Protests in the 18th century

Jacobite Rebellions

Painting of English troops executing Jacobite rebels
Credit: Getty Images
  • James II was deposed in 1688, but his supporters, called the 'Jacobites', plotted to restore the Stuart kings to the throne. There was a small, unsuccessful Jacobite rebellion in 1715.
  • In August 1745 Charles Edward Stuart – James's grandson, the 'Young Pretender' – landed in the north of Scotland. Thousands of Highlanders joined him and his army marched triumphantly into England. Charles's army numbered about 5,000.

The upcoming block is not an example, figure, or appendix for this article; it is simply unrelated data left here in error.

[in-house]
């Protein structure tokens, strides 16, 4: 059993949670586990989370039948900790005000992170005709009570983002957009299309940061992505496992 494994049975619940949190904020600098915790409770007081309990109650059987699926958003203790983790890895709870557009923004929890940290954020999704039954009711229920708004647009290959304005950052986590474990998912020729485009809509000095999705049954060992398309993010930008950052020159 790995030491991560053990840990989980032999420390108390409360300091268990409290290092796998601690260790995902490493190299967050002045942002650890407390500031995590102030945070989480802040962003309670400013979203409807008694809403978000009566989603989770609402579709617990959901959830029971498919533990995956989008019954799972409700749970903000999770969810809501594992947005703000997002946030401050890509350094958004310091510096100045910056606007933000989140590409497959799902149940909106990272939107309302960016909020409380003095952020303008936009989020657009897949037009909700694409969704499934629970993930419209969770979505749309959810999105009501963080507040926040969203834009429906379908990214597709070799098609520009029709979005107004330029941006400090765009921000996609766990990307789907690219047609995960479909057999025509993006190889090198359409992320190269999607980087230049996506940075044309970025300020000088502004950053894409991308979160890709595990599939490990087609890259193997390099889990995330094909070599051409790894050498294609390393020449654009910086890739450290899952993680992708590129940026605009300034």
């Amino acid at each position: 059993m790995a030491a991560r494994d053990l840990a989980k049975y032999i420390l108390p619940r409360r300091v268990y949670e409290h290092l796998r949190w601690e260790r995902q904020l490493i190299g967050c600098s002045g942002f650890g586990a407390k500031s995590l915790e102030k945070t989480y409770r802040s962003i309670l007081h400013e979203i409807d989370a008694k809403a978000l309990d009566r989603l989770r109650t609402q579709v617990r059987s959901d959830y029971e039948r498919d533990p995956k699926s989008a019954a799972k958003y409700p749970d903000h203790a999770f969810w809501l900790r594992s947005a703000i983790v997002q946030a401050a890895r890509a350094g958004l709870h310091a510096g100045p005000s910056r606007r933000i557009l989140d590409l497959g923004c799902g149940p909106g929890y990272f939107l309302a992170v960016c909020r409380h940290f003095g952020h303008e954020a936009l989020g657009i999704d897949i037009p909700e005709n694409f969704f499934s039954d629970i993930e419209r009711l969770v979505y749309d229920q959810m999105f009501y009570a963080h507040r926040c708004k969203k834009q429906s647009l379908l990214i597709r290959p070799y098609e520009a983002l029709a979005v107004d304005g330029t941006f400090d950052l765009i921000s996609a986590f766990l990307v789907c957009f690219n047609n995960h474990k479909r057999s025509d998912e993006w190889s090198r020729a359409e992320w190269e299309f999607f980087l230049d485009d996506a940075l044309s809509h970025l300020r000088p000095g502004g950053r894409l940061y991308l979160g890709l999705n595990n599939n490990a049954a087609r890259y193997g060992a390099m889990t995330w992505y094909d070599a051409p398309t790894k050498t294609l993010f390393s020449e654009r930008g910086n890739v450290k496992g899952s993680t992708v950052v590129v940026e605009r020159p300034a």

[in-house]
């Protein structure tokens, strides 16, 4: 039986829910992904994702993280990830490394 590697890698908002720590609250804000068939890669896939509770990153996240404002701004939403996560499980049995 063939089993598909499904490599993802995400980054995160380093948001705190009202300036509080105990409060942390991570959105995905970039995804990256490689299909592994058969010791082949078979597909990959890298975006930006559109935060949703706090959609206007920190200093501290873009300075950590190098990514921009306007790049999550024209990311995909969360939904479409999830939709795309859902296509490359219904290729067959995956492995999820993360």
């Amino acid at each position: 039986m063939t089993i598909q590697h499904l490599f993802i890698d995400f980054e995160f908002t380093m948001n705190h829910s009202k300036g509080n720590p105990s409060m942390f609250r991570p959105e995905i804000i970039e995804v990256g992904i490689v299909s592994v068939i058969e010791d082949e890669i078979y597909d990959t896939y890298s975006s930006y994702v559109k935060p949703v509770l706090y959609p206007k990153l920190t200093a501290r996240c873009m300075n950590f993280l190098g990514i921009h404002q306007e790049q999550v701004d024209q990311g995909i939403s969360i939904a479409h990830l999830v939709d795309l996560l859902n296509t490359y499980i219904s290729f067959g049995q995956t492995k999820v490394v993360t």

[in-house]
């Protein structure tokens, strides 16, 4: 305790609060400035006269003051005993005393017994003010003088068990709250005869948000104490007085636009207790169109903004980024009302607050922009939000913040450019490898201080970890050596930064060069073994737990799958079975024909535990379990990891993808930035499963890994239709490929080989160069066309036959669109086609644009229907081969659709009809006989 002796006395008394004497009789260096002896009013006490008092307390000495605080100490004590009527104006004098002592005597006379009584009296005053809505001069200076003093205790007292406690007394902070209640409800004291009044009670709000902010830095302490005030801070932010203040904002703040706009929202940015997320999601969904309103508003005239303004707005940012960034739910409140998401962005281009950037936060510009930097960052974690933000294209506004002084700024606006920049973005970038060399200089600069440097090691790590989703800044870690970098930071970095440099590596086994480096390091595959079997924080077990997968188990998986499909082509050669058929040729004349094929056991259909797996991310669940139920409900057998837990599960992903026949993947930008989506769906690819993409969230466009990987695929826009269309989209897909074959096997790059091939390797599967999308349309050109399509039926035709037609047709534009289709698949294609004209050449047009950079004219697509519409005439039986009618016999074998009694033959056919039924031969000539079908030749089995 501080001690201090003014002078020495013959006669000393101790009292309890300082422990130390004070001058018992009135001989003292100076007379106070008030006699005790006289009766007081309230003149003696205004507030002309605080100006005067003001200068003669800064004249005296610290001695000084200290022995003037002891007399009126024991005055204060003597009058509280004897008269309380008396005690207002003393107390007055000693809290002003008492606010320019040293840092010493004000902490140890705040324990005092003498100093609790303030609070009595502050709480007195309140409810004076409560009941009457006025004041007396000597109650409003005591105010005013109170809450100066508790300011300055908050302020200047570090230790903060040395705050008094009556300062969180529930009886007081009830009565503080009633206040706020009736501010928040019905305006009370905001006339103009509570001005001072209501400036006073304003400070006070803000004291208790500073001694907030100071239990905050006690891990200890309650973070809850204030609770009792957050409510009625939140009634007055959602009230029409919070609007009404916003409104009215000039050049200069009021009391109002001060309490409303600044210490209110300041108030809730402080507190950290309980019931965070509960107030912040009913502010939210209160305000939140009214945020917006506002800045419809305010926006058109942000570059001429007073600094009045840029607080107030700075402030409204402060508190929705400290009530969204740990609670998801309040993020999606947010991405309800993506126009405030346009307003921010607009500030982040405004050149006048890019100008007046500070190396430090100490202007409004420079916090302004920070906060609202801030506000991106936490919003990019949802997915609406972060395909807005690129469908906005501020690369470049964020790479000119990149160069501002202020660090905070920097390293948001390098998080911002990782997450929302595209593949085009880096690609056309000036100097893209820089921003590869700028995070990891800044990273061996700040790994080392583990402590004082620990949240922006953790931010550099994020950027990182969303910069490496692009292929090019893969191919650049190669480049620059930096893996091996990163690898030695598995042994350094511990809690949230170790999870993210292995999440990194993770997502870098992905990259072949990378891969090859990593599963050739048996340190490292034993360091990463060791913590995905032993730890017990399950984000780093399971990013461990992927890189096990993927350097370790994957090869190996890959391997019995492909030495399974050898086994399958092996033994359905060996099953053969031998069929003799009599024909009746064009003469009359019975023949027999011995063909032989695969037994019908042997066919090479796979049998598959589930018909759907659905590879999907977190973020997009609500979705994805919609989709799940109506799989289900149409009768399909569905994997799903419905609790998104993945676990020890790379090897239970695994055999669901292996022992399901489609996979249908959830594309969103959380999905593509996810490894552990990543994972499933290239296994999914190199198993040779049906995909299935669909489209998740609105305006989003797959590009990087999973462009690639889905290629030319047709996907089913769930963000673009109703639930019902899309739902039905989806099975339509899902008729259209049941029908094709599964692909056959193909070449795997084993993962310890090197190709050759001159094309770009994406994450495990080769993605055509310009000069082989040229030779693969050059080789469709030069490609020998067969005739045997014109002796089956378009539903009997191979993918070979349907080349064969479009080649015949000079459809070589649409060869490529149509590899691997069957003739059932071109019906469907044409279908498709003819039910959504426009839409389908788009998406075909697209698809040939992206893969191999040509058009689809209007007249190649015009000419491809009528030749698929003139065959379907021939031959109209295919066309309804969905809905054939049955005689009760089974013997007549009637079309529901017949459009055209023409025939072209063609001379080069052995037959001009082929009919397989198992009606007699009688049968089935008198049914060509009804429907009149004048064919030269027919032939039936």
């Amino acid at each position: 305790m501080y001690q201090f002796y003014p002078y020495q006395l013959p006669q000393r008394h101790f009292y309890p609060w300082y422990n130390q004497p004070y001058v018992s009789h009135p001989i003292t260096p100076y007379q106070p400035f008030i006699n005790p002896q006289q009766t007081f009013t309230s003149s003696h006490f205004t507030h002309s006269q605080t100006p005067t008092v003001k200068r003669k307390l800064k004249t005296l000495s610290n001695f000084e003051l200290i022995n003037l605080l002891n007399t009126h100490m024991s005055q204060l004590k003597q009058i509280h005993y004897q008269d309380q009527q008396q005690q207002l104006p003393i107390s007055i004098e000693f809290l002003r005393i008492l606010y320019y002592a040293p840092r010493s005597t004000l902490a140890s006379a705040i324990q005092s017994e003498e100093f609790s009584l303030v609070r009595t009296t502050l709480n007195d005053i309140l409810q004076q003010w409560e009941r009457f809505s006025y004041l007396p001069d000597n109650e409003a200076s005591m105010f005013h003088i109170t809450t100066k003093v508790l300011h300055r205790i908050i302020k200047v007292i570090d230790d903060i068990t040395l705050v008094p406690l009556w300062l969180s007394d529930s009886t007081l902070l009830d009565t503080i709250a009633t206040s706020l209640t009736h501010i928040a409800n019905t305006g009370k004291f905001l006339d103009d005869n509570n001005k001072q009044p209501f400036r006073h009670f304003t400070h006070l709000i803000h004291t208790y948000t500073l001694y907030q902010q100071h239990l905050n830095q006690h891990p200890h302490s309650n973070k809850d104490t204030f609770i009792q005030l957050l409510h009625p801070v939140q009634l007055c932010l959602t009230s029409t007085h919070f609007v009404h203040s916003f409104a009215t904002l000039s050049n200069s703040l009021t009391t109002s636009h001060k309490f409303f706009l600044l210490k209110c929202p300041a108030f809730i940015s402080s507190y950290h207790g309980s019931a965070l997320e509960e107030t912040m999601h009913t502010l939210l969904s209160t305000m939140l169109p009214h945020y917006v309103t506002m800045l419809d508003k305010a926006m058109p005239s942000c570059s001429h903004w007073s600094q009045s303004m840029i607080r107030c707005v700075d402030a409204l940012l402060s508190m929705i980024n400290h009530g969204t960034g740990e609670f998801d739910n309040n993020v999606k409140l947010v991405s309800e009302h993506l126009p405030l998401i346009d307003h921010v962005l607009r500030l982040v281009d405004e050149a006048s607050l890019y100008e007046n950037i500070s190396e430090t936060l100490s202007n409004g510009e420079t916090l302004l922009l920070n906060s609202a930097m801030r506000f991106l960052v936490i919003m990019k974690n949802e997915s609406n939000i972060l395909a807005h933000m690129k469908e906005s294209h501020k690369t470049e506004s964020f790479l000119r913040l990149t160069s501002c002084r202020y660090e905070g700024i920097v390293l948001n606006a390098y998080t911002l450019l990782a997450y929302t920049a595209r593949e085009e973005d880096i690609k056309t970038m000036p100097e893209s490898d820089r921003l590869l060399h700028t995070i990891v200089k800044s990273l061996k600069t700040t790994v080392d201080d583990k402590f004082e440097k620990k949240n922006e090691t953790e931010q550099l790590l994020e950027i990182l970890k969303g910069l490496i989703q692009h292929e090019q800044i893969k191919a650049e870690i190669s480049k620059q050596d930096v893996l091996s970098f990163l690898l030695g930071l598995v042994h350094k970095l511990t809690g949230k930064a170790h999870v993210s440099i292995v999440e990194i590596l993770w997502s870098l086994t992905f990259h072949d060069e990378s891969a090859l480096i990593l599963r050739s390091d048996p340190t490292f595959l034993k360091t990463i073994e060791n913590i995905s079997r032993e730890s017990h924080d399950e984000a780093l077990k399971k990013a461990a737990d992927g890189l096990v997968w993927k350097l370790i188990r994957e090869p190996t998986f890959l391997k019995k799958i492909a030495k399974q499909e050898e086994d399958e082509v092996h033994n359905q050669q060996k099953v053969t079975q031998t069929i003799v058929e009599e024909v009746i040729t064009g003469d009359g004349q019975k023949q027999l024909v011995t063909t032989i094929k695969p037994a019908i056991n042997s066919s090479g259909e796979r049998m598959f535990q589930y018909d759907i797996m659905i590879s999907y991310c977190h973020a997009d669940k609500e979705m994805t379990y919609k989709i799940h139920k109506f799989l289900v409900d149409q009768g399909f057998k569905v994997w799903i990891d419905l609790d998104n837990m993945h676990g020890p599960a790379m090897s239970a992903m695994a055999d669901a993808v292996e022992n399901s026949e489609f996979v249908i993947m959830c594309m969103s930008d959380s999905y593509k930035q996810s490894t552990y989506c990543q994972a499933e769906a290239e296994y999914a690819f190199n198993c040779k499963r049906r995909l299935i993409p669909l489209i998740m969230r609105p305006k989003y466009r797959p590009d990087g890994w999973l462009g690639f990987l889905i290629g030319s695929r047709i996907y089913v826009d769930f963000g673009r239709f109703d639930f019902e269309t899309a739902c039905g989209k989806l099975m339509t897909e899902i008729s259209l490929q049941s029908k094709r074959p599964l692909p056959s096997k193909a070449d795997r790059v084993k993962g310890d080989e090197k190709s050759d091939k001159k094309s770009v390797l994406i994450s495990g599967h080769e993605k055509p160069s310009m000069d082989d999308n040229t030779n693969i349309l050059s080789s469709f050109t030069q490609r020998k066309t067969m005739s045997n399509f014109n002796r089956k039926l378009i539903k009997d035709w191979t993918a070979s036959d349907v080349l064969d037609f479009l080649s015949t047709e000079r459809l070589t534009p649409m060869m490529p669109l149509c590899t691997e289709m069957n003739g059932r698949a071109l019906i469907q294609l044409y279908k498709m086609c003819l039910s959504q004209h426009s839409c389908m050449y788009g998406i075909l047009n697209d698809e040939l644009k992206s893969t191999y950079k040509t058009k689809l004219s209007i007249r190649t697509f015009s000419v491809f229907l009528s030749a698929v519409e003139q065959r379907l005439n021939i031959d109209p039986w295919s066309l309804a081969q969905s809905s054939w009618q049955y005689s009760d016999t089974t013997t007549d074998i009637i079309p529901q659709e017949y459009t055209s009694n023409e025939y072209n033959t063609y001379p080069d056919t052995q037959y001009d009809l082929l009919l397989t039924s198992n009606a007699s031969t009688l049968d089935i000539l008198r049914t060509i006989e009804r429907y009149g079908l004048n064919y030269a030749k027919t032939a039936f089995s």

• They reached Derby by December, but the Scottish soldiers refused to go any further. Charles began a long retreat which ended in April 1746, when his army was destroyed at the Battle of Culloden.
  • The English brutally repressed the Highlanders – all the wounded Scots were killed, about 1,000 prisoners were transported and 120 executed. All the Scottish nobles who had taken part in the rebellion were executed. The English destroyed the power of the 'clans', forbidding the Highlanders to wear tartan or play the bagpipes.

These rebellions were different to the rebellions of the Middle Ages because:

  • the rebels were motivated by religion, rather than by poverty
  • the rebels were trying to overthrow the queen/king
  • the uprisings were led by lords